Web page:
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America's Banks Continue to Stonewall HAMP

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By : John Smith    99 or more times read
Original concerns that Obama’s foreclosure-prevention program would merely slow things down without avoiding severe economic strain to the American economy seem to be coming true.

According to data released by a real estate website there were 930,000 listings in the first quarter of 2010 – that’s up 7% from the previous quarter and a massive 16% worse than the average for the first three quarters of that year. Information from Treasury tells the same tale too. More than 6 million American households are delinquent, and HAMP has helped just 228,000 distressed borrowers, with a further 108.000 applications pending.

Last Tuesday both JPMorgan Chase and Wells Fargo independently told a Congressional Panel that they were “not inclined” to “fully embrace” the latest tweaks to HAMP that includes banks voluntarily lowering the outstanding mortgage balances of compliant borrowers out of work to more affordable levels. This seems short-sighted, especially because Obama’s plan applies only to a narrow band of deeply indebted borrowers who match very specific criteria.

The same Congressional hearing also dug down into another specific obstacle to mortgage modifications. Pension Funds and Mutual Funds quite often hold first mortgages, while banks have tended to concentrate on home-equity loans and second liens too. This produces conflict between two different lenders – Investors believe that second level debt should be reduced first, while banks naturally refer original mortgages to be tackled up front, because that could save them money.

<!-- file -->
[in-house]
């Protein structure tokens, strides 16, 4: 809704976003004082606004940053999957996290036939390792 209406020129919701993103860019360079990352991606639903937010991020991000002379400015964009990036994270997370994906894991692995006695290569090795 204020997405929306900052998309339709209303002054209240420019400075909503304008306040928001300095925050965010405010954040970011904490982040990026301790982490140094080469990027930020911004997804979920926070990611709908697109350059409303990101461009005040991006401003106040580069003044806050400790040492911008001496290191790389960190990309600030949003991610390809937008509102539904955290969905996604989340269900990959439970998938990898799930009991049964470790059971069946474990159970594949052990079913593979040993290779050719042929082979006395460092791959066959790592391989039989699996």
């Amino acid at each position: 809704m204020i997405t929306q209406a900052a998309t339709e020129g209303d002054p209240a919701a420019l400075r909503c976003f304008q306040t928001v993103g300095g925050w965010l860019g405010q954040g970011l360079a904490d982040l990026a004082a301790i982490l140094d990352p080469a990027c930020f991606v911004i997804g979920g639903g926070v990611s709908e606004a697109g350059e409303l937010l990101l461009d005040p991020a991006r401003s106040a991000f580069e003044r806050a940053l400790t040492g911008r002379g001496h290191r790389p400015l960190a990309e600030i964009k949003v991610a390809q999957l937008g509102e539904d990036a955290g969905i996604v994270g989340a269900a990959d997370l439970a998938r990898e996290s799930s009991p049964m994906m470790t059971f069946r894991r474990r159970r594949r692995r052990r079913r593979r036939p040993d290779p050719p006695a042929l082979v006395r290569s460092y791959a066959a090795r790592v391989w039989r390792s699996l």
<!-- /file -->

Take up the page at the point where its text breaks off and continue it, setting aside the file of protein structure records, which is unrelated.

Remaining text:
The Black Rock investor group has suggested modifying bankruptcy procedures to resolve the spat between the administration and the banks. In terms of this, the Bankruptcy Courts would attempt to negotiate a borrower’s debt down to an affordable level, beginning with credit card, second mortgage and other unsecured debt before tackling the trickier aspect of primary mortgage debt. Their call is not new – it has an advantage over state-subsidized modifications in that bankruptcy is hardly likely to seduce borrowers into defaulting to get lower payments.

The banks, on the other hand, want things to stay the same, presumably because this lines their pockets better, and have thus far successfully argued their case in Congress, and with Washington too, it now seems. The result of their greed has been to effectively forestall HAMP and bring the nation’s economy into further disrepute – how long, America’s distressed homeowners plead, must this continue?

Contracts between lenders and borrowers are signed on equal terms in the sense of legal rights. Joe Doe used to believe that this also included the right to understanding if things went sour, and the banks certainly encouraged this with their barely subliminal messages of caring. America will be a worse place if a few big bullies are allowed to drive millions of Americans out of their homes.
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